Rail trail could have vil­lages steam­ing on

Re­gion on track for a cy­cling, horse rid­ing and camp­ing fu­ture

Central and North Burnett Times - - ROAD - BY Digby Hil­dreth

HAVE you tried eat­ing out on a Satur­day night with­out a reser­va­tion in Lis­more lately? You’ll go hun­gry. The town is “pop­ping”, one re­cent vis­i­tor re­marked – bounc­ing back af­ter its near-death by drown­ing fol­low­ing Cy­clone Deb­bie ear­lier this year.

Now the coun­cil has an­nounced plans to re­vamp the river­banks, cre­at­ing a “South­bank” precinct found in cities from Lon­don to Bris­bane. Pro­posed ameni­ties in­clude a walk­ing and cy­cling loop, a re­pur­posed train sta­tion and the hot-hous­ing of cre­ative in­dus­tries, set­ting up an en­ter­tain­ment and cul­tural quar­ter un­prece­dented on the North Coast. It’s mu­sic to the ears of pro­po­nents of a cy­cling trail along the rail­way line from Casino to Mur­willum­bah, the North­ern Rivers Rail Trail As­so­ci­a­tion, who say it would bring tourists and lo­cals alike into the town.

The other big towns on the route would ben­e­fit sim­i­larly from the 132km rail trail, its sup­port­ers say, in­clud­ing Casino, with the re­de­vel­op­ment of the Old Casino rail­way sta­tion as a start-point for the ad­ven­ture ahead, cel­e­brat­ing its past as the rail cap­i­tal of the re­gion and its present as beef cap­i­tal of Aus­tralia.

The busi­nesses in Mul­lumbimby and Mur­willum­bah would also ben­e­fit, not least the Tweed River Art Gallery, that could be joined to the trail by an added link.

The trail has re­cently taken gi­ant steps for­ward, with the as­so­ci­a­tion re­cently crowd­fund­ing $75,000 to de­velop an en­gi­neer­ing plan for the trail, boosted by $100,000 from Rich­mond and Lis­more coun­cils. The State Govern­ment has re­served $6.3 mil­lion for con­vert­ing the Mur­willum­bah to Crabbes Creek sec­tion of the track.

But it is the small hin­ter­land vil­lages that stand to be the big­gest win­ners, at­tract­ing scores of the “right kind” of tourist, travellers seek­ing some­thing be­yond the usual ur­ban dis­trac­tions. The many unique vil­lages con­tain sto­ries and an easy in­for­mal­ity amid bird­song and stun­ning, di­verse scenery, from farm­land to for­est.

‘‘ I think it’s a mar­vel­lous idea for fam­i­lies with kids.

The hid­den de­tails of his­tory are qui­etly thrilling. Leyces­ter, for in­stance, was named af­ter the first white man to ex­plore the Casino re­gion, the mag­nif­i­cently mon­ick­ered Au­gus­tus Adol­phus Leyces­ter, in 1843. It was once a thriv­ing set­tle­ment at the heart of a fer­tile area, where al­most any­thing would grow. It had a school, post of­fice, ten­nis courts and dances well into the 20th cen­tury.

Like other set­tle­ments be­tween Casino and Lis­more – Fern­side, Bent­ley, Naughton’s Gap – it once had its own rail­way plat­form, where trains col­lected cream for pro­cess­ing in Lis­more, and beans, peas, ba­nanas bound for Syd­ney on ships from By­ron Bay.

A more elab­o­rate struc­ture was at Bungabee, where there was a sid­ing for trains to pass, and fet­tlers’ huts for the gangs of sin­gle men work­ing on the lines.

Au­gus­tus was re­port­edly a well-ed­u­cated English gent, re­spected by all. He and his busi­ness part­ner cre­ated the vast Tunstall cat­tle sta­tion, nearly 8000ha, ex­tend­ing to to­day’s Tunces­ter. They fell out with a sheep gra­zier next door, Au­gus­tus was ru­ined and de­camped to the Cal­i­for­nia gold­fields.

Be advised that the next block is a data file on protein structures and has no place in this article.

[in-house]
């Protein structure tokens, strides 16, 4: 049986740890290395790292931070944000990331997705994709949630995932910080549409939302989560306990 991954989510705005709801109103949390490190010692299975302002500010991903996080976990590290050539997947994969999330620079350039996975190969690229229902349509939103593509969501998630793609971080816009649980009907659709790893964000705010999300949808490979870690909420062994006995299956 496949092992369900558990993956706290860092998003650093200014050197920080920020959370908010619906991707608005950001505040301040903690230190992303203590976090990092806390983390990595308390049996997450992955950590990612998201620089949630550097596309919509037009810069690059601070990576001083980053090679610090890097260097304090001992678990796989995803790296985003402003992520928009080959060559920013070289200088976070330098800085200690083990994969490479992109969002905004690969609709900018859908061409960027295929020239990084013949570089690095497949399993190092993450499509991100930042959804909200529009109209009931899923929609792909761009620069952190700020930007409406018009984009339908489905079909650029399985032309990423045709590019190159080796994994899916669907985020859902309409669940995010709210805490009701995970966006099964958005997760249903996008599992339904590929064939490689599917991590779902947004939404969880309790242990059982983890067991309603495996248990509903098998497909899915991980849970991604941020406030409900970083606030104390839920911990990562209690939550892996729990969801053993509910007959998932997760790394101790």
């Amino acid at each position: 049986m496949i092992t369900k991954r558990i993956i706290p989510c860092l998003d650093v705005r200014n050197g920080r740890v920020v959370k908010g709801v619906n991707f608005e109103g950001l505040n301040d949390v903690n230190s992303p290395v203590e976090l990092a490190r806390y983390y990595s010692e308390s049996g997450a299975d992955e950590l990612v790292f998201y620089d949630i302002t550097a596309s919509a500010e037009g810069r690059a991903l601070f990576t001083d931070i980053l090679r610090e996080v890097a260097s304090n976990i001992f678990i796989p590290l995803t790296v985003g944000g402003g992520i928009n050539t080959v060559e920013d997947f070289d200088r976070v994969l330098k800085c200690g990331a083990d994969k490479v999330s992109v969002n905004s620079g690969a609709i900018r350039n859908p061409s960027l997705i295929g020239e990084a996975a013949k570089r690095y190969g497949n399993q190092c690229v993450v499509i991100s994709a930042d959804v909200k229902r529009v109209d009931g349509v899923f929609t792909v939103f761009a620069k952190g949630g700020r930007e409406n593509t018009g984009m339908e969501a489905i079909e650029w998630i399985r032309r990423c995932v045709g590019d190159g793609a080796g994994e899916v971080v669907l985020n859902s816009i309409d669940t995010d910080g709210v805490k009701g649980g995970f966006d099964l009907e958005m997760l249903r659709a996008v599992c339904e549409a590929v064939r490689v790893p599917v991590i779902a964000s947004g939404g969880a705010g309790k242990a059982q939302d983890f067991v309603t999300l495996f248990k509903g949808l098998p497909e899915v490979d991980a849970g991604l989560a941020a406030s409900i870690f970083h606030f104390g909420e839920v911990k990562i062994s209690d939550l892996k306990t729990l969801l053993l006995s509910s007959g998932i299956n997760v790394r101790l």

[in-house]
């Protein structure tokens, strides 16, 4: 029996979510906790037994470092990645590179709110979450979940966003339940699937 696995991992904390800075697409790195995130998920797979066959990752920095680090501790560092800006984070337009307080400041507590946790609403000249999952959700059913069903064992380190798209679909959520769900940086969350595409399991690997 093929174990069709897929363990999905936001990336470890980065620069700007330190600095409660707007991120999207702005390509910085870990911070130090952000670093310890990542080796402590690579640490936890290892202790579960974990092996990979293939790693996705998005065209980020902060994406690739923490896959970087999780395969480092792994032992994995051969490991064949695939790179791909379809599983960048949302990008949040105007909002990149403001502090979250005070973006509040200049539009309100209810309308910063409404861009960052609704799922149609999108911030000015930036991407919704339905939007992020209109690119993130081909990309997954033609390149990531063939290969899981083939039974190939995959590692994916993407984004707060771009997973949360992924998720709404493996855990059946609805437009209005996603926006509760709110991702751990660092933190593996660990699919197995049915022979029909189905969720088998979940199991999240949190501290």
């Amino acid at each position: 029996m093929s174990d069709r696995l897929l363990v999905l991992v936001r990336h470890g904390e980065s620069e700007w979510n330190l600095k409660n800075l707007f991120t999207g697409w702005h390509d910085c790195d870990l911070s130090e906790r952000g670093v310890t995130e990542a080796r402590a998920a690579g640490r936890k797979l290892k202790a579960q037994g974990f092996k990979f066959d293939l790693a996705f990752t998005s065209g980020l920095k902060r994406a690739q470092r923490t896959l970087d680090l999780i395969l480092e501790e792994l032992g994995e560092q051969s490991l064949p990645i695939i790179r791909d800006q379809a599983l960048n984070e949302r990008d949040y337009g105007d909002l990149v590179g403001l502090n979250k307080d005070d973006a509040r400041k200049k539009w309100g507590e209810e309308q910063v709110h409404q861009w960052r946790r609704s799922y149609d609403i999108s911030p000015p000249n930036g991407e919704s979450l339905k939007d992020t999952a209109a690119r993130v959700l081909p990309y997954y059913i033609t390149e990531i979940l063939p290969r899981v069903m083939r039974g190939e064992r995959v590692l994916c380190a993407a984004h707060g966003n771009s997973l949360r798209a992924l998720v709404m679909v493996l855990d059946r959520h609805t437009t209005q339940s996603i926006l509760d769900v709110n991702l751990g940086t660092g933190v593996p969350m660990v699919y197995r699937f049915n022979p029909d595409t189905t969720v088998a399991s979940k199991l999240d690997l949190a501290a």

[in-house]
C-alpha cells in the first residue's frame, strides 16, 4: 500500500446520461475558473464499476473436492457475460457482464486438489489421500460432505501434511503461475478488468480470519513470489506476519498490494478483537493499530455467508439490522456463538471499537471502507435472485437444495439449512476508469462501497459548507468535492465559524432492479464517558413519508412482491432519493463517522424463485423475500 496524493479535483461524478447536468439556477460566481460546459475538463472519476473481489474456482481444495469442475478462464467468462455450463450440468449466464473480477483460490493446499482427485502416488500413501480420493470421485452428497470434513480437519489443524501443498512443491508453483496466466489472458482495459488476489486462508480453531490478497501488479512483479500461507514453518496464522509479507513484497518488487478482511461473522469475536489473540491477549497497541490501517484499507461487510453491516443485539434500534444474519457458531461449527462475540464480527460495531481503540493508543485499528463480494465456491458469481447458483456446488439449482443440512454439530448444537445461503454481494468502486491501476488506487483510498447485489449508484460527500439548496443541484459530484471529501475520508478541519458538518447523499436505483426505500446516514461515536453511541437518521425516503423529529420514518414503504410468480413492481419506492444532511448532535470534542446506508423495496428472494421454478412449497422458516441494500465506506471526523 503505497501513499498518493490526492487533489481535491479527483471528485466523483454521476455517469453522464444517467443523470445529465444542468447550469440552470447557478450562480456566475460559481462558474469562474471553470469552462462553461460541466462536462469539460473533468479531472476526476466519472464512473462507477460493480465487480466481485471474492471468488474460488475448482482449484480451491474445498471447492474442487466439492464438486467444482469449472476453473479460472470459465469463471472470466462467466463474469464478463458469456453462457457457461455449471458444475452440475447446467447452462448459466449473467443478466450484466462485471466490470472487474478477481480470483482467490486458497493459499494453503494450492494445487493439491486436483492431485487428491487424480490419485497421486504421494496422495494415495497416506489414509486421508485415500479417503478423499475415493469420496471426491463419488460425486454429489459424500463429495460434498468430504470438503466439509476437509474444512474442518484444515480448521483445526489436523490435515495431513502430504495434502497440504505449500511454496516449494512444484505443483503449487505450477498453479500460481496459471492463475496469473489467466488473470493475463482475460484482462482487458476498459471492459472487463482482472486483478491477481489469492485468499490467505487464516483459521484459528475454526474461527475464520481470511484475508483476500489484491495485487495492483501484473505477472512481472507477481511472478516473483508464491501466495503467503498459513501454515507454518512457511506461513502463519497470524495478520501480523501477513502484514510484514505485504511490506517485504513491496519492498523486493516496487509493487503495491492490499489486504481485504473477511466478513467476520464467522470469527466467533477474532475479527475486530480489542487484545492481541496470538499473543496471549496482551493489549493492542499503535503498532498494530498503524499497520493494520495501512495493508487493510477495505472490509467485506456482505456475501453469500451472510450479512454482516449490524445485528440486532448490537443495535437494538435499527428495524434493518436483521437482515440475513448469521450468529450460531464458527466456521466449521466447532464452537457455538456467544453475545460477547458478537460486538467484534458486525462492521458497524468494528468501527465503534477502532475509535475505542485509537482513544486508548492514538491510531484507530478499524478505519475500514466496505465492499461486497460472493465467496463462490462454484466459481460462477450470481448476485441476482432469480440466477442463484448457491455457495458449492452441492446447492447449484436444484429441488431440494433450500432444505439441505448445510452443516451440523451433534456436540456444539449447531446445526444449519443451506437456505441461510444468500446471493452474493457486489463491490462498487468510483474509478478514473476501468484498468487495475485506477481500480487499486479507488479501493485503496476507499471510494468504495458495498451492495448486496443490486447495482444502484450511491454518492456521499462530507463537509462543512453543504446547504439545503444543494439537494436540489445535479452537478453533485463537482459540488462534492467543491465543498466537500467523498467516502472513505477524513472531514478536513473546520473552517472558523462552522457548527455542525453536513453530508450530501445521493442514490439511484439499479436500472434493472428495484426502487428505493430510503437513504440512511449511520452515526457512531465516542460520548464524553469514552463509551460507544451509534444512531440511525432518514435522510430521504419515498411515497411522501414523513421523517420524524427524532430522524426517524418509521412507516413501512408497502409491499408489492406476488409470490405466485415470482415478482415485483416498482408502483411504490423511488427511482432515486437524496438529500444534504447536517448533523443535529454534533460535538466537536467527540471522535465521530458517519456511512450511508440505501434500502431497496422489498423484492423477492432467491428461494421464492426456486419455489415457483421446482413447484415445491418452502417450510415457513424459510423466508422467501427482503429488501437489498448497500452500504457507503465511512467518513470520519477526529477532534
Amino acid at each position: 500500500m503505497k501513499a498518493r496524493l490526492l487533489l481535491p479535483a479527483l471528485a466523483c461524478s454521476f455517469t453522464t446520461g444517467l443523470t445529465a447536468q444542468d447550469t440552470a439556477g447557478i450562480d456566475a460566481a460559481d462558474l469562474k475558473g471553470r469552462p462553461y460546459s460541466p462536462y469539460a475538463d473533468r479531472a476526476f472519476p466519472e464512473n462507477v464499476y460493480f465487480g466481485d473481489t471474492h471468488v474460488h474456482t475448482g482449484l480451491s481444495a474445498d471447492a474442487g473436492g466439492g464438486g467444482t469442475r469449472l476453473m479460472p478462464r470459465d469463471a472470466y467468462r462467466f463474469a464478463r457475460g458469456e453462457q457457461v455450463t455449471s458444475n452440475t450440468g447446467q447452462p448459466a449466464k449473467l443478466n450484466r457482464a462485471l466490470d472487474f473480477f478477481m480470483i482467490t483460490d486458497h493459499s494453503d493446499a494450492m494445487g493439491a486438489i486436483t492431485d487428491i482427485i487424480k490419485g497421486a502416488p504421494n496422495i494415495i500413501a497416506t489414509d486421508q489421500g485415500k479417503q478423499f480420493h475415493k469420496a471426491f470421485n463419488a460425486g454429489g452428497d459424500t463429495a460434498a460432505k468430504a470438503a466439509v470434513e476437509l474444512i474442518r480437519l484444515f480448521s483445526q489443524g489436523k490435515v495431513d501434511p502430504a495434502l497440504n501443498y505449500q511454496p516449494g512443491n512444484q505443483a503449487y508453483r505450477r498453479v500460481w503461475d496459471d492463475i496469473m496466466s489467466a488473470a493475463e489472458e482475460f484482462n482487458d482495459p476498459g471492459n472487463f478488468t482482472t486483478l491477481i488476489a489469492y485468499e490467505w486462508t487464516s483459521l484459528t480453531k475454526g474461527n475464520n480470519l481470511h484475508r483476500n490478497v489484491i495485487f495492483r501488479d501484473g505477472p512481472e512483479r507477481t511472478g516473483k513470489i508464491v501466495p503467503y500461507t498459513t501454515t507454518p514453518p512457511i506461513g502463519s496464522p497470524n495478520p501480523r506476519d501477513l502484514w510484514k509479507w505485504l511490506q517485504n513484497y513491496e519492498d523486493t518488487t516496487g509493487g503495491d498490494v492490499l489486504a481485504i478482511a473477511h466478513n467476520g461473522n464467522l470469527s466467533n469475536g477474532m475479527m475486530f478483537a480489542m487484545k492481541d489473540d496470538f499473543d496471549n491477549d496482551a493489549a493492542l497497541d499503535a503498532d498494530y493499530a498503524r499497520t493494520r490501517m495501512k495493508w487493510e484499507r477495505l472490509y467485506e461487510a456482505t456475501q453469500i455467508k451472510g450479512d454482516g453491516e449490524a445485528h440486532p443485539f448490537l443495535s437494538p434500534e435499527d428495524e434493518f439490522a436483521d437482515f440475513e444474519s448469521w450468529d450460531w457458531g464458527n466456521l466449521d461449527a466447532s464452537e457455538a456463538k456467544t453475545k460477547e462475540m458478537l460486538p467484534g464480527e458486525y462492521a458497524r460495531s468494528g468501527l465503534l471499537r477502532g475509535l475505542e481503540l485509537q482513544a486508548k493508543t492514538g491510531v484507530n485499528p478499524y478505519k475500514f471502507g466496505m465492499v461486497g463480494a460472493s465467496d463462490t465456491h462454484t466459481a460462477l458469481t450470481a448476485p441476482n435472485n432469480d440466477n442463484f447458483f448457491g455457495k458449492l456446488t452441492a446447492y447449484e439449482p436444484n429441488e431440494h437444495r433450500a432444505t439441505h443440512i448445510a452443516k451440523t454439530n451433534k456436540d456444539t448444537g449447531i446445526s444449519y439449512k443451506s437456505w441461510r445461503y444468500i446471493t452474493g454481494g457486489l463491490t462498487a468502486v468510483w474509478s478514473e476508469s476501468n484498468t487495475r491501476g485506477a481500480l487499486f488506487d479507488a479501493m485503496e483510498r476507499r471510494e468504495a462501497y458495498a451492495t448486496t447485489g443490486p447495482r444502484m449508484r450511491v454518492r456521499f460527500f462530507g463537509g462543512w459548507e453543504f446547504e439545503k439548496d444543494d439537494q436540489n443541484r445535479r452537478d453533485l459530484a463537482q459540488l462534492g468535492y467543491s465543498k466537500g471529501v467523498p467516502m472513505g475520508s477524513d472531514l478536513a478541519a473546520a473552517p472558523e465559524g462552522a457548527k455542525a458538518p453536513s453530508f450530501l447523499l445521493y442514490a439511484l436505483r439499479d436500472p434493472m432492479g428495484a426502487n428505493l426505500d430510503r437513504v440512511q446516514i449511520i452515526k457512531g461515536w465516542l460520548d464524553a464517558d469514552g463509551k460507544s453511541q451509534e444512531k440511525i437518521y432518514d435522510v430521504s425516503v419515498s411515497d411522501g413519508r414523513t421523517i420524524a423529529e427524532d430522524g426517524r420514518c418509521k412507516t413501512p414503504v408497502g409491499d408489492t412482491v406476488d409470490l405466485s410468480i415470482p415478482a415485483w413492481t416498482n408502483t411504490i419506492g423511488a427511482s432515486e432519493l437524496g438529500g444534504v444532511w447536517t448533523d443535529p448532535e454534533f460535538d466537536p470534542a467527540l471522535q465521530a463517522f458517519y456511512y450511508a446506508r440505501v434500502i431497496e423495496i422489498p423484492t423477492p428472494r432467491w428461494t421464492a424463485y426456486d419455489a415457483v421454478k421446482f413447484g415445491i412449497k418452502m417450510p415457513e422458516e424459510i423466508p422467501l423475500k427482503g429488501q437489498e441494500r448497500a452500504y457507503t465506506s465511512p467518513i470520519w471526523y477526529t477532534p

The mer­est peep into the past in such places re­veals a trea­sure trove of ma­te­rial – food for the mind of in­quir­ing tourists; those in­ter­ested in his­tory and keen to en­gage with the lo­cals, the to­pog­ra­phy, indige­nous and con­tem­po­rary cul­ture; peo­ple whose leisurely two-wheeled ap­proach would make the ride a richly re­ward­ing ex­pe­ri­ence.

The sen­sual plea­sures are catered for by the vil­lages too – places such as Eltham, with its grand old steel bridge across the Wil­sons River, which is al­ready a des­ti­na­tion for food lovers, with the Eltham Pantry and a pub of­fer­ing a peace­ful at­mos­phere and good healthy meals.

Ev­ery­thing from pecans to pork is avail­able on the track through Booy­ong and Nashua, with one grower there say­ing the rail trail could mo­ti­vate them to re­fur­bish their old barn and cre­ate a farm shop.

“And the many crafts­peo­ple in the area could do so more openly and ob­vi­ously, and open up lit­tle shopfronts,” she said.

The vil­lage once had a butcher’s shop and gen­eral store but now pro­vides a “beau­ti­ful land­scape, and so quiet”.

Booy­ong (the iron­wood tree) also boasts one of the last stands of Big Scrub rain­for­est – 16ha of cen­turies-old canopy, with up to 150 species of plants, in­clud­ing the red cedar that drew thou­sands of work­ers to the area, and some of the world’s largest gi­ant water gums.

The lush Tweed sec­tion of the pro­posed rail trail prom­ises a vari­a­tion in the land­scape, with the great bent head of Mt Wol­lumbin beck­on­ing in the dis­tance.

Here the res­i­dents of the four main vil­lages – each a day’s horse ride apart in the 19th cen­tury – present a vari­a­tion on the theme. As well as a boon to busi­ness for the cafe, gallery and an­tique store own­ers and ac­com­mo­da­tion venues, they say the trail would pro­vide much needed con­nec­tiv­ity – a safe and leisurely trans­port cor­ri­dor be­tween cen­tres from Crabbes Creek

SLEEPER IDEA: Plenty of other places have had suc­cess with slow tourism, now it could be time for the North­ern Rivers to ben­e­fit.

◗ Lisa Young has Stok­ers Sid­ing De­sign Stu­dio, just across the road from the old rail­way sta­tion.

◗ Big skies and panoramic ru­ral views await cy­clists be­tween Casino and Lis­more.

◗ Places such as the Moo Moo Cafe at Mooball pro­vide dis­trac­tions along with re­fresh­ments.

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